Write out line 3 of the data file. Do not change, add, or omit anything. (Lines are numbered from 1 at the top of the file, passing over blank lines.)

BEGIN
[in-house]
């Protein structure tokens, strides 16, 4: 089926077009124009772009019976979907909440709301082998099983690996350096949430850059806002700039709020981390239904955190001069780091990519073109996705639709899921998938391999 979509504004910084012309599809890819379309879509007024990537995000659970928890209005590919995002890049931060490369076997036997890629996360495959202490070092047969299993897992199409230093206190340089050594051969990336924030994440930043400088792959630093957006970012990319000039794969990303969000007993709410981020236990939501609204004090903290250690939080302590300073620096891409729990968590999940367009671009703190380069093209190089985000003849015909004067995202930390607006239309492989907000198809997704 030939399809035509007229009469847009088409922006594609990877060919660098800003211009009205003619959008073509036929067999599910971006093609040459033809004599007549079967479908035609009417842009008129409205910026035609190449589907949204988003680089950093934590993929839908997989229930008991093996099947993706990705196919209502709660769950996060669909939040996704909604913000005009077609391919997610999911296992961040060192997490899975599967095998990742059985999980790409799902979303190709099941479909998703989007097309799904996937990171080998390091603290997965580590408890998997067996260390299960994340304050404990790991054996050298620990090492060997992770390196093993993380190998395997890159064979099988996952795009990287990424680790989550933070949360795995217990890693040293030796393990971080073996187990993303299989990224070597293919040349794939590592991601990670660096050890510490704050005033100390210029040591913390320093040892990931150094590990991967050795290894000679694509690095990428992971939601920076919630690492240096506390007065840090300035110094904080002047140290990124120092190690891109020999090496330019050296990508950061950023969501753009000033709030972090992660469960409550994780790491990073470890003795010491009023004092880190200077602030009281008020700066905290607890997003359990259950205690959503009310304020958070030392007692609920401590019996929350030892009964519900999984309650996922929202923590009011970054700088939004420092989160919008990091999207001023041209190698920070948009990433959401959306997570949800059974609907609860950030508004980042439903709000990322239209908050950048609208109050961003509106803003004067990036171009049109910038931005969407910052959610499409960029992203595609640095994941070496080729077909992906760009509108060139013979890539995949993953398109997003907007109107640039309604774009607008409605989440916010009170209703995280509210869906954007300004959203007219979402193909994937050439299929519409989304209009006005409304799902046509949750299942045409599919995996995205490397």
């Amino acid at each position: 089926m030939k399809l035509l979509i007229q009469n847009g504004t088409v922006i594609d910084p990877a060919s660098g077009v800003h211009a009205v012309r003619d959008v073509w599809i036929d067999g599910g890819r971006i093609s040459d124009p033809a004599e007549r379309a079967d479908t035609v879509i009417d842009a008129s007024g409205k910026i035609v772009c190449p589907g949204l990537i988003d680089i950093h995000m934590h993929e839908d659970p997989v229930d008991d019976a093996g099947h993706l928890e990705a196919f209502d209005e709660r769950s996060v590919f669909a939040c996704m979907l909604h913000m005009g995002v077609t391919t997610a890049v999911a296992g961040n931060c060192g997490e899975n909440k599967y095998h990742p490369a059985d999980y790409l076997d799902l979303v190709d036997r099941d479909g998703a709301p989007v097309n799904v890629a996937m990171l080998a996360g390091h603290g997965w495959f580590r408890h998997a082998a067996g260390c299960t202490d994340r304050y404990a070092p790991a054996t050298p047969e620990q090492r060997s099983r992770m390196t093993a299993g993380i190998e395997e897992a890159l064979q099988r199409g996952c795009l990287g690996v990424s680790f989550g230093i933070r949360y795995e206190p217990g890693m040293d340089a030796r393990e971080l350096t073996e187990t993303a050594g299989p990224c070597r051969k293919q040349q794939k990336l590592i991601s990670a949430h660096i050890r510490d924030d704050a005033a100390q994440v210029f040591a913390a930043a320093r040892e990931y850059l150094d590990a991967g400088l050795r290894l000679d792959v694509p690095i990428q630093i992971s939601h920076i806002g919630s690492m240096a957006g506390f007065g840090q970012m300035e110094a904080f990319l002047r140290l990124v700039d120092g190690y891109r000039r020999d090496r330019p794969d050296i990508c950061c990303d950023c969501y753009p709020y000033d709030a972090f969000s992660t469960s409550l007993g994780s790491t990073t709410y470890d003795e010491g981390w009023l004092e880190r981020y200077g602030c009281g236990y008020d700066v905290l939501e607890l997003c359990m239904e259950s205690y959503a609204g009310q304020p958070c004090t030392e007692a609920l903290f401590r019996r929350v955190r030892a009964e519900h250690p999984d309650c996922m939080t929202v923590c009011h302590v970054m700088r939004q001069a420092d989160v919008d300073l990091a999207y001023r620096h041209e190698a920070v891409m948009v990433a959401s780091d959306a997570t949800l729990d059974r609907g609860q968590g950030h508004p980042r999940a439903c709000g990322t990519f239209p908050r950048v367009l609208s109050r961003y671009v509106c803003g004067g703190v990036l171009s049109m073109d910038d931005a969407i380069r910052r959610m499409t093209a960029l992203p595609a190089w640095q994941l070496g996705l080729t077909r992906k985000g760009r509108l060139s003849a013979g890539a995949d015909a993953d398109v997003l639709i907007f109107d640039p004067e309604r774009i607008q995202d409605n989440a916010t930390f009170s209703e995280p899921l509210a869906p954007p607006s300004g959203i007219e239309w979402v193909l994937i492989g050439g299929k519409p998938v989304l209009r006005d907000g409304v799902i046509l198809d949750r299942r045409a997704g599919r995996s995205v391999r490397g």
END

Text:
């Amino acid at each position: 089926m030939k399809l035509l979509i007229q009469n847009g504004t088409v922006i594609d910084p990877a060919s660098g077009v800003h211009a009205v012309r003619d959008v073509w599809i036929d067999g599910g890819r971006i093609s040459d124009p033809a004599e007549r379309a079967d479908t035609v879509i009417d842009a008129s007024g409205k910026i035609v772009c190449p589907g949204l990537i988003d680089i950093h995000m934590h993929e839908d659970p997989v229930d008991d019976a093996g099947h993706l928890e990705a196919f209502d209005e709660r769950s996060v590919f669909a939040c996704m979907l909604h913000m005009g995002v077609t391919t997610a890049v999911a296992g961040n931060c060192g997490e899975n909440k599967y095998h990742p490369a059985d999980y790409l076997d799902l979303v190709d036997r099941d479909g998703a709301p989007v097309n799904v890629a996937m990171l080998a996360g390091h603290g997965w495959f580590r408890h998997a082998a067996g260390c299960t202490d994340r304050y404990a070092p790991a054996t050298p047969e620990q090492r060997s099983r992770m390196t093993a299993g993380i190998e395997e897992a890159l064979q099988r199409g996952c795009l990287g690996v990424s680790f989550g230093i933070r949360y795995e206190p217990g890693m040293d340089a030796r393990e971080l350096t073996e187990t993303a050594g299989p990224c070597r051969k293919q040349q794939k990336l590592i991601s990670a949430h660096i050890r510490d924030d704050a005033a100390q994440v210029f040591a913390a930043a320093r040892e990931y850059l150094d590990a991967g400088l050795r290894l000679d792959v694509p690095i990428q630093i992971s939601h920076i806002g919630s690492m240096a957006g506390f007065g840090q970012m300035e110094a904080f990319l002047r140290l990124v700039d120092g190690y891109r000039r020999d090496r330019p794969d050296i990508c950061c990303d950023c969501y753009p709020y000033d709030a972090f969000s992660t469960s409550l007993g994780s790491t990073t709410y470890d003795e010491g981390w009023l004092e880190r981020y200077g602030c009281g236990y008020d700066v905290l939501e607890l997003c359990m239904e259950s205690y959503a609204g009310q304020p958070c004090t030392e007692a609920l903290f401590r019996r929350v955190r030892a009964e519900h250690p999984d309650c996922m939080t929202v923590c009011h302590v970054m700088r939004q001069a420092d989160v919008d300073l990091a999207y001023r620096h041209e190698a920070v891409m948009v990433a959401s780091d959306a997570t949800l729990d059974r609907g609860q968590g950030h508004p980042r999940a439903c709000g990322t990519f239209p908050r950048v367009l609208s109050r961003y671009v509106c803003g004067g703190v990036l171009s049109m073109d910038d931005a969407i380069r910052r959610m499409t093209a960029l992203p595609a190089w640095q994941l070496g996705l080729t077909r992906k985000g760009r509108l060139s003849a013979g890539a995949d015909a993953d398109v997003l639709i907007f109107d640039p004067e309604r774009i607008q995202d409605n989440a916010t930390f009170s209703e995280p899921l509210a869906p954007p607006s300004g959203i007219e239309w979402v193909l994937i492989g050439g299929k519409p998938v989304l209009r006005d907000g409304v799902i046509l198809d949750r299942r045409a997704g599919r995996s995205v391999r490397g």